So what we learned that talent wise we were on par with the teams that had finished in the middle of the pack. We could dominate those teams executing our base at this point in time. When our kids were focused and on edge a bit, they executed pretty well. On the other hand we also found when our kids thought they could play well because of past performance or could dominate based on who the opponent was, they would let up, not use the techniques they had been taught and our results were subpar, a 28-7 win instead of 56-0.

The next post- week 3 practice.


After That First Big Win- How to Communicate With Your Youth Football Team- Worst to First

Written by Dave on January 13th, 2015

This is the continuing story of my “Worst to First” youth football coaching experience in Reno, Nevada this year. I took an 8th grade team that had won about 6 games in the last 6 years to the Semi-Finals in the largest and most competitive league in the Reno/North Nevada area.When you are coaching youth football, what do you communicate to a team that “won” it’s first scrimmage game big? The team we played was as athletic as us, better at the Quarterback position, threw the ball better and had good size. As 7th graders they hadn’t played our team last year, but they did have a winning record, made the playoffs and were known as being good on defense and mediocre on offense.  I thought it would be a battle, turned out it wasn’t.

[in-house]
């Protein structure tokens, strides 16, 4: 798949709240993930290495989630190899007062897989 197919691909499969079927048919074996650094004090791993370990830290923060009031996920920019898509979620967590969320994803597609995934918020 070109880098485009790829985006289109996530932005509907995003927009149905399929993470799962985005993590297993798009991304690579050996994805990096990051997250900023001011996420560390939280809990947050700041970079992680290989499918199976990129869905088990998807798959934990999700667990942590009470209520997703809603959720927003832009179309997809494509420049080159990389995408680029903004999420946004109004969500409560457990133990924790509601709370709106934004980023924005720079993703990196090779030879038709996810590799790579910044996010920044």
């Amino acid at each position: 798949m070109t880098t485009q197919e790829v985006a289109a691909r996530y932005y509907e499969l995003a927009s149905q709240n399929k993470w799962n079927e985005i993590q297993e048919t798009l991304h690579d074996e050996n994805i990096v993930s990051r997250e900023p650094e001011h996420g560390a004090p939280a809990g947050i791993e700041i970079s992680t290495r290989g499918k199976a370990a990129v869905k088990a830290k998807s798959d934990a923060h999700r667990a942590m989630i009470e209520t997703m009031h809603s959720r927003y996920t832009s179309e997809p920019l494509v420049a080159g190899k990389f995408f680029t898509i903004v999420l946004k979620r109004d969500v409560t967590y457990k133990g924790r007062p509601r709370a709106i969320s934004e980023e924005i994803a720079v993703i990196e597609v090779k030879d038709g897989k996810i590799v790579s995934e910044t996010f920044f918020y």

Our team desperately needed to get off on the right foot and this was a solid first step, but I didn’t want our kids to get too full of themselves. I talked about all the good things we did: ball security, alignment, effort, coming off the ball well, fast pace, reasonable precision and an aggressive and positive attitude. Then I nitpicked a few things like weak fakes, average double teams and very average downfield blocking. The alignments by our Defensive Backs was a little deep on several snaps, we didn’t gang tackle as well as we could have and we didn’t close on Receivers well at all.